Dimebag: The Prodigy

Such was the impact of Dimebag Darrell’s extraordinary musical gifts on our world that we could be forgiven for imagining that this legendary six-string wizard was actually born with a guitar in his hand and the skills to make it sing. The truth isn’t too far away from that vision, however. Having come from an intensely music-driven background and strongly influenced by their father Jerry’s passion for country music, both Darrell and his drumming brother Vinnie were plainly destined to throw themselves wholeheartedly into the rock’n’roll realm.

Pantera began in earnest in 1982 in Arlington, Texas, when the Abbott brothers focused their nascent plans for world domination and joined forces with fellow high school students Terry Glaze and Rex Brown, on vocals and bass respectively. Initially, at least, Pantera were just another high school band with dreams of glory and only a rudimentary grasp of the technical skill required to propel themselves to popularity, but as Terry Glaze recalls, that all changed when Darrell hit his stride.

“You know, Darrell was just a kid with a guitar at the very beginning,” he recalls. “But at some point he disappeared into his bedroom for, like, six months. When he came out he could play Eruption by Van Halen, note for note. That’s when I realised he had the potential to be something special. No other young band in Texas had a guitarist that could play like Darrell. There were a lot of great bands and musicians, but he was on a different level.”

Ably supported by Jerry Abbott, Pantera spent the next few years gigging relentlessly across Texas, Oklahoma and Louisiana, playing to anyone and everyone that would give them a shot – in either sense of the word – and building a fearsome reputation along the way. Although somewhat primitive and derivative, the band’s first two albums, Metal Magic and Projects In The Jungle, added plenty of fuel to their formative fire while hinting at a future beyond the glitzy hard rock that had been the bedrock of Pantera’s sound in those early years.

“We all loved Van Halen and Kiss and all that stuff,” says Terry. “We loved the first Def Leppard album, so that was a great starting point, too, and I guess we were that kind of band, but you could always hear that what Darrell was doing was a bit heavier than the other bands that were doing similar things. We started listening to a lot of Iron Maiden and Metallica. Darrell was evolving all the time, Vinnie was such a great drummer, too, and we kept growing as a band. It was exciting being part of that.”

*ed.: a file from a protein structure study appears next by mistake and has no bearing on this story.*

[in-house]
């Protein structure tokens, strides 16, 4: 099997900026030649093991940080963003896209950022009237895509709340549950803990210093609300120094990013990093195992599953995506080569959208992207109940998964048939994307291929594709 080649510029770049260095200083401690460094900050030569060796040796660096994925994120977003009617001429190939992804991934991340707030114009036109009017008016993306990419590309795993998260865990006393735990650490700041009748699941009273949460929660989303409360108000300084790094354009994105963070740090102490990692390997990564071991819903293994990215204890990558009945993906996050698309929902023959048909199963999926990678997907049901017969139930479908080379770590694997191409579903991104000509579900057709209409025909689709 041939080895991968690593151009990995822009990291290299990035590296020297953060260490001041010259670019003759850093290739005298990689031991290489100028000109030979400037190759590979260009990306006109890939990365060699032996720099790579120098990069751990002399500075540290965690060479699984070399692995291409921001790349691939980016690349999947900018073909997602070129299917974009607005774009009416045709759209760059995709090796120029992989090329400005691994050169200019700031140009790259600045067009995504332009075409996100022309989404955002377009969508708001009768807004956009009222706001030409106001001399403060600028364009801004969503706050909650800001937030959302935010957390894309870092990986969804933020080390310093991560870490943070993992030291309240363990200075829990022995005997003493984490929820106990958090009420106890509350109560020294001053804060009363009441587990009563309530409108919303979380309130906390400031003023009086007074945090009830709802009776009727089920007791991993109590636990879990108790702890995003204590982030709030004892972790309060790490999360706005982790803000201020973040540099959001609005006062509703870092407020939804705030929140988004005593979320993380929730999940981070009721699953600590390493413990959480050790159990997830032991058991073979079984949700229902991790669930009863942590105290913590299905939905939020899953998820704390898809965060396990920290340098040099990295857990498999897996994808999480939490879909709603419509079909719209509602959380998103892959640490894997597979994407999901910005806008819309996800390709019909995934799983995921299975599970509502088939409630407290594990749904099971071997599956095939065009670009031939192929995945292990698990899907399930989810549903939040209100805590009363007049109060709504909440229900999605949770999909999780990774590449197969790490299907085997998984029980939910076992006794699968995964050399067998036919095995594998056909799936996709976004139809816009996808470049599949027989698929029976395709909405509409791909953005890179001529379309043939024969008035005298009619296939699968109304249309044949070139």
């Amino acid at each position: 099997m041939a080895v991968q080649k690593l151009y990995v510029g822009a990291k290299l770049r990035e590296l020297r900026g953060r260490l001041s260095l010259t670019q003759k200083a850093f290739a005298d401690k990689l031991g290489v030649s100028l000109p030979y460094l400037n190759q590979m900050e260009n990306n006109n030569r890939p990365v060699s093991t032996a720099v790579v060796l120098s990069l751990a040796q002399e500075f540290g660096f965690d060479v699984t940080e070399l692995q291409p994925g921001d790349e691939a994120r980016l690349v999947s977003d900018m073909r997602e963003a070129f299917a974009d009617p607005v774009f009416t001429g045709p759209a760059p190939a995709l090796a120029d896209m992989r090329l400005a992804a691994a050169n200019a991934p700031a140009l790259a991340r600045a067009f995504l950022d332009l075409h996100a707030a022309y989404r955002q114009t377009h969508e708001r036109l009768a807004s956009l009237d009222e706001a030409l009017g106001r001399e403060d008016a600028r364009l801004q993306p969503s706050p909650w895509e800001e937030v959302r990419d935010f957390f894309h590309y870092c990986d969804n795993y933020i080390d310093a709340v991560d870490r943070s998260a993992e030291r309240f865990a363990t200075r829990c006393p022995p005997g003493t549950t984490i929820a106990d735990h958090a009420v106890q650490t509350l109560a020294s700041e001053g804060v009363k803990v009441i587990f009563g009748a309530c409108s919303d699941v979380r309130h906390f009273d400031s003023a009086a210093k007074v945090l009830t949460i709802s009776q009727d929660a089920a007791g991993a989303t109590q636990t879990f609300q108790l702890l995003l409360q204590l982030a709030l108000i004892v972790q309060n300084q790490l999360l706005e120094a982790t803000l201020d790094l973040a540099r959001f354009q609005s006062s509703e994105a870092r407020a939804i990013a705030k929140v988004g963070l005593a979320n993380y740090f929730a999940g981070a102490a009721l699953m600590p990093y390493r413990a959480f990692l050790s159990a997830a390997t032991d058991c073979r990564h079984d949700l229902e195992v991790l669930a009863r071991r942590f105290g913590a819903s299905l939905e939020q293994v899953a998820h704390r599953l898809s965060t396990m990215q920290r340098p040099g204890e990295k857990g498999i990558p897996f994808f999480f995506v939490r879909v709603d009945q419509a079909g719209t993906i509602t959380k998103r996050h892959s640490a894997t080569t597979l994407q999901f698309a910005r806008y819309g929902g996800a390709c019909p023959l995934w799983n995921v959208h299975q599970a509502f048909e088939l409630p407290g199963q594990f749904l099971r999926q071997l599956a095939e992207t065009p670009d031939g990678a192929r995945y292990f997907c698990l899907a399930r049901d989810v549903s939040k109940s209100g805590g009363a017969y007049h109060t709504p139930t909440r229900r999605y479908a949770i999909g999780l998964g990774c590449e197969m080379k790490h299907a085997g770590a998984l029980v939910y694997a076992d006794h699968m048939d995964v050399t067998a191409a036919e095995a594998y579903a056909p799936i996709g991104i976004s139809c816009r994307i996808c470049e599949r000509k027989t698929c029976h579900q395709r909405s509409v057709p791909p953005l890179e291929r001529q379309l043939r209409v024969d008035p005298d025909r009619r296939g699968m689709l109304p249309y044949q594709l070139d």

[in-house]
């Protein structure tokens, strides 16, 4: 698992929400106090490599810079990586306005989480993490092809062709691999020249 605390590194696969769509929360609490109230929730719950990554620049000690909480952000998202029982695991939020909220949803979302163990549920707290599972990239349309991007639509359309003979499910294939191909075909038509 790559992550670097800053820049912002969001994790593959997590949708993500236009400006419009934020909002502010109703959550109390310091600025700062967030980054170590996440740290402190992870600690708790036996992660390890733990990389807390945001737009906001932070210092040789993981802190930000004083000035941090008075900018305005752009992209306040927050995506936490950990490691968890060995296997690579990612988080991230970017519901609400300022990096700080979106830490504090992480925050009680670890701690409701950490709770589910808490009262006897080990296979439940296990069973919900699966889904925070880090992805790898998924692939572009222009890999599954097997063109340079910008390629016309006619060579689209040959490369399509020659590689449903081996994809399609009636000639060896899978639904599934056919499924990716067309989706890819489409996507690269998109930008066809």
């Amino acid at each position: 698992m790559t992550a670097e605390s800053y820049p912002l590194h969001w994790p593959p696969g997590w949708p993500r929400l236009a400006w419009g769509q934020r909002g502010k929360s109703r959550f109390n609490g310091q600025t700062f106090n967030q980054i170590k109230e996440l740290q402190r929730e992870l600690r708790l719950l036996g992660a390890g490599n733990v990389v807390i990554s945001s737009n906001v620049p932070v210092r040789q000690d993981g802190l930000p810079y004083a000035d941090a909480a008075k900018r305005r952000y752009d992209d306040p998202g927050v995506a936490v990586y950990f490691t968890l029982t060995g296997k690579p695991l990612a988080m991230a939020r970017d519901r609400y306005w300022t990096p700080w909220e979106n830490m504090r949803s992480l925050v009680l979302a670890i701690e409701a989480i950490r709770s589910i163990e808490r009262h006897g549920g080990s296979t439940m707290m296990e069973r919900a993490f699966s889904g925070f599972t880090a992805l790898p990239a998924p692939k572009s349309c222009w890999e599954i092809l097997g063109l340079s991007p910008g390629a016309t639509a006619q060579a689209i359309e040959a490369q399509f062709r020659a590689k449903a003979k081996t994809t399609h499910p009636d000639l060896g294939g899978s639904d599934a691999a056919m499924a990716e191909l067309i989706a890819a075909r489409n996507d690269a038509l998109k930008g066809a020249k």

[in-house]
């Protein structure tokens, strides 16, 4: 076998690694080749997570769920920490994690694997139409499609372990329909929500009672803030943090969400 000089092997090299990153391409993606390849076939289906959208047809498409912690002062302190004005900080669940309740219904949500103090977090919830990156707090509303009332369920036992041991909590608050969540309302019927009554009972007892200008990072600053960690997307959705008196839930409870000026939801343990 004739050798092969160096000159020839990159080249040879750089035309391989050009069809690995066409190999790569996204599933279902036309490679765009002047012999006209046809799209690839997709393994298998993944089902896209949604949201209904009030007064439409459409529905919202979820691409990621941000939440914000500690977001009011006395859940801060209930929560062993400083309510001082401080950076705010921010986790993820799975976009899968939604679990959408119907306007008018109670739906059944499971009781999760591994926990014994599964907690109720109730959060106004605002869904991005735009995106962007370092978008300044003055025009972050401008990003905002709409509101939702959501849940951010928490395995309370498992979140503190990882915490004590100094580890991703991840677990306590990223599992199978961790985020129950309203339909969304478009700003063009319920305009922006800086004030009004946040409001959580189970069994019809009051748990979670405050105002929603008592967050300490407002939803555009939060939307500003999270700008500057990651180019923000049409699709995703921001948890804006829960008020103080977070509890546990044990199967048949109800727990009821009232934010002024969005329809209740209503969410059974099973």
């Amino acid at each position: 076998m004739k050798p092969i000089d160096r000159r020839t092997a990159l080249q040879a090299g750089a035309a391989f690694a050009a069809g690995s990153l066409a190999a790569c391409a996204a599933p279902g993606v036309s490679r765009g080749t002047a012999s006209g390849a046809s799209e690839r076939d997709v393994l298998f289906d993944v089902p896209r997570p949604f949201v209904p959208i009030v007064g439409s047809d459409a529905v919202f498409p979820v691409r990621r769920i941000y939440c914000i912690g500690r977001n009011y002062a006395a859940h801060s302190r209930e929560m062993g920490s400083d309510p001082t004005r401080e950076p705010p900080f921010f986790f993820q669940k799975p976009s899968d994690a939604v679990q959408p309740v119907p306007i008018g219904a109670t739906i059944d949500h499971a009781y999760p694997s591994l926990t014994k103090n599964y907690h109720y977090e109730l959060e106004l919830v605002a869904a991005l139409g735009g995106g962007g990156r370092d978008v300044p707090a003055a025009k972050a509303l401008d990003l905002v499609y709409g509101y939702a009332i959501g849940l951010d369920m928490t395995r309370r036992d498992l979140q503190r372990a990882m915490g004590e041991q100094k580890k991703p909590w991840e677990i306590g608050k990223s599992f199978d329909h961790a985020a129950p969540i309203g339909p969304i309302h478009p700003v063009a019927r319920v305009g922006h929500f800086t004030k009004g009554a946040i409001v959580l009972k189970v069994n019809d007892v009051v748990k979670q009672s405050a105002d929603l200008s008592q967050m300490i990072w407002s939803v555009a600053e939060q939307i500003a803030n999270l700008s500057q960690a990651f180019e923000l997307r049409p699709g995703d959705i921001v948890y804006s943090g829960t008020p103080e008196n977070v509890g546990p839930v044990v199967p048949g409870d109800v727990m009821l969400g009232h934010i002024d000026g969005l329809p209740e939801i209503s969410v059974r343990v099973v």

A third album, I Am The Night, was released in 1985. By that point it was clear that Darrell’s skills as a musician and songwriter were, aptly enough, hitting a new level, and Pantera were beginning to be talked about further afield than the local circuit they had long since claimed as their own. But what continued to drive the band forward more than anything else was Darrell Abbott’s insatiable appetite for playing the guitar.

“To be honest, when I think about Darrell I have trouble remembering him without a guitar in his hand,” Terry notes. “I have fond memories of driving to shows in the van. Vinnie would drive, I would sit next to him and Darrell would be in the backseat, always with his guitar, playing through a tiny amp and just wailing. He was completely dedicated to his instrument,

like it was a part of him.”

While it is arguable that Pantera’s early albums are often airbrushed from the band’s history – a testament, of course, to the sheer revolutionary impact of 1991’s Cowboys From Hell – there is little doubt that his prolonged apprenticeship and all the blood, sweat and tears that went into perfecting his trade enabled Dimebag to reach his full potential at a young age. The departure of Terry and the arrival of Phil Anselmo for 1988’s Power Metal signified another crucial piece of the Pantera puzzle, of course, but as Terry is eager to stress, the musical magic that poured out of Dimebag was there from the very beginning.

“Darrell was like a secret weapon. No one else in Texas had a guitarist that good, he always had that stage presence and the crowds would go crazy for him every time. I loved every minute of being on stage with him and making music with him. We all did. We were so young and it was a steep learning curve but we had so much confidence, you know? I’ve had a good career playing with some great musicians, but no one has ever come close to Darrell. I feel very honoured to have had that opportunity. He was a one-off, for sure.”

The Pantera Quiz: A Vulgar Display Of Knowledge

'Dime Was A Leader' - Dimebag Darrell remembered

Every Song On Pantera's Vulgar Display Of Power Ranked From Worst To Best

Dom Lawson

Dom Lawson has been writing for Metal Hammer and Prog for over 14 years and is extremely fond of heavy metal, progressive rock, coffee and snooker. He also contributes to The Guardian, Classic Rock, Bravewords and Blabbermouth and has previously written for Kerrang! magazine in the mid-2000s.